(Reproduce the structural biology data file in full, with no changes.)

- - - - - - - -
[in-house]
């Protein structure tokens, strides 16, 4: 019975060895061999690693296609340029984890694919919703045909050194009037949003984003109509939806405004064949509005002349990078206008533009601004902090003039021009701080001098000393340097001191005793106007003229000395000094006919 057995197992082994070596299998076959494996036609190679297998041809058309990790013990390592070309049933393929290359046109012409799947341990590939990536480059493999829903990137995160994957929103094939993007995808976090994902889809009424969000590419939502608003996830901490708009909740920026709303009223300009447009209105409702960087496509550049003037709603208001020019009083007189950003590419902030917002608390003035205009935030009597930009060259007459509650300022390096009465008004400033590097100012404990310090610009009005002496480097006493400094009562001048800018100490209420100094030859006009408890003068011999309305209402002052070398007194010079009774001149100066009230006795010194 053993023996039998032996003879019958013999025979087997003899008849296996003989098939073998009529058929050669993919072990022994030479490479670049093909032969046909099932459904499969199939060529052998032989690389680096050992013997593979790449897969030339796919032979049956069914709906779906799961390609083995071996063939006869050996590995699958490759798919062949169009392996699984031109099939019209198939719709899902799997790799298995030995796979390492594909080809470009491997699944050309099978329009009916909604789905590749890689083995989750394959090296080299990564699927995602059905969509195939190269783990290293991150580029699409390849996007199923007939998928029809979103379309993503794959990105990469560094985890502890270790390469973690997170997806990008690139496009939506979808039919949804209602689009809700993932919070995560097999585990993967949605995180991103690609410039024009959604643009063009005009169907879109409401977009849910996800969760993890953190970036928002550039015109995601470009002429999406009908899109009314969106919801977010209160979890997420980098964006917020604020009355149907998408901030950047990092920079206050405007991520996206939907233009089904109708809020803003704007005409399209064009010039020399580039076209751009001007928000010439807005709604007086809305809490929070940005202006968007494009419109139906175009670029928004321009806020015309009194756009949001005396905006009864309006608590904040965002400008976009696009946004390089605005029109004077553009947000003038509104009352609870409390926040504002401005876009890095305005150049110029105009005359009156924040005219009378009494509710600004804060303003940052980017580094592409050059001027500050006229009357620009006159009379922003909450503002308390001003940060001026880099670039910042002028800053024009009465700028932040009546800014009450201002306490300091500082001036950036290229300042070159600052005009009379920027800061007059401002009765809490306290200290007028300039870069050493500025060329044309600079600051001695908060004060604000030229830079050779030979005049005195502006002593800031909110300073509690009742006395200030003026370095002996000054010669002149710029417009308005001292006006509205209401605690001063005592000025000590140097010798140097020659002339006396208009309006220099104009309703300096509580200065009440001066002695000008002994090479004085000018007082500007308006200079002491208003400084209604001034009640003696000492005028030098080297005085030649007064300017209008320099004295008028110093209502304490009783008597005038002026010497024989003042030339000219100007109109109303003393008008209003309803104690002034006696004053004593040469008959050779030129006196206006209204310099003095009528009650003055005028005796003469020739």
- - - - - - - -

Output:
[in-house]
């Protein structure tokens, strides 16, 4: 019975060895061999690693296609340029984890694919919703045909050194009037949003984003109509939806405004064949509005002349990078206008533009601004902090003039021009701080001098000393340097001191005793106007003229000395000094006919 057995197992082994070596299998076959494996036609190679297998041809058309990790013990390592070309049933393929290359046109012409799947341990590939990536480059493999829903990137995160994957929103094939993007995808976090994902889809009424969000590419939502608003996830901490708009909740920026709303009223300009447009209105409702960087496509550049003037709603208001020019009083007189950003590419902030917002608390003035205009935030009597930009060259007459509650300022390096009465008004400033590097100012404990310090610009009005002496480097006493400094009562001048800018100490209420100094030859006009408890003068011999309305209402002052070398007194010079009774001149100066009230006795010194 053993023996039998032996003879019958013999025979087997003899008849296996003989098939073998009529058929050669993919072990022994030479490479670049093909032969046909099932459904499969199939060529052998032989690389680096050992013997593979790449897969030339796919032979049956069914709906779906799961390609083995071996063939006869050996590995699958490759798919062949169009392996699984031109099939019209198939719709899902799997790799298995030995796979390492594909080809470009491997699944050309099978329009009916909604789905590749890689083995989750394959090296080299990564699927995602059905969509195939190269783990290293991150580029699409390849996007199923007939998928029809979103379309993503794959990105990469560094985890502890270790390469973690997170997806990008690139496009939506979808039919949804209602689009809700993932919070995560097999585990993967949605995180991103690609410039024009959604643009063009005009169907879109409401977009849910996800969760993890953190970036928002550039015109995601470009002429999406009908899109009314969106919801977010209160979890997420980098964006917020604020009355149907998408901030950047990092920079206050405007991520996206939907233009089904109708809020803003704007005409399209064009010039020399580039076209751009001007928000010439807005709604007086809305809490929070940005202006968007494009419109139906175009670029928004321009806020015309009194756009949001005396905006009864309006608590904040965002400008976009696009946004390089605005029109004077553009947000003038509104009352609870409390926040504002401005876009890095305005150049110029105009005359009156924040005219009378009494509710600004804060303003940052980017580094592409050059001027500050006229009357620009006159009379922003909450503002308390001003940060001026880099670039910042002028800053024009009465700028932040009546800014009450201002306490300091500082001036950036290229300042070159600052005009009379920027800061007059401002009765809490306290200290007028300039870069050493500025060329044309600079600051001695908060004060604000030229830079050779030979005049005195502006002593800031909110300073509690009742006395200030003026370095002996000054010669002149710029417009308005001292006006509205209401605690001063005592000025000590140097010798140097020659002339006396208009309006220099104009309703300096509580200065009440001066002695000008002994090479004085000018007082500007308006200079002491208003400084209604001034009640003696000492005028030098080297005085030649007064300017209008320099004295008028110093209502304490009783008597005038002026010497024989003042030339000219100007109109109303003393008008209003309803104690002034006696004053004593040469008959050779030129006196206006209204310099003095009528009650003055005028005796003469020739």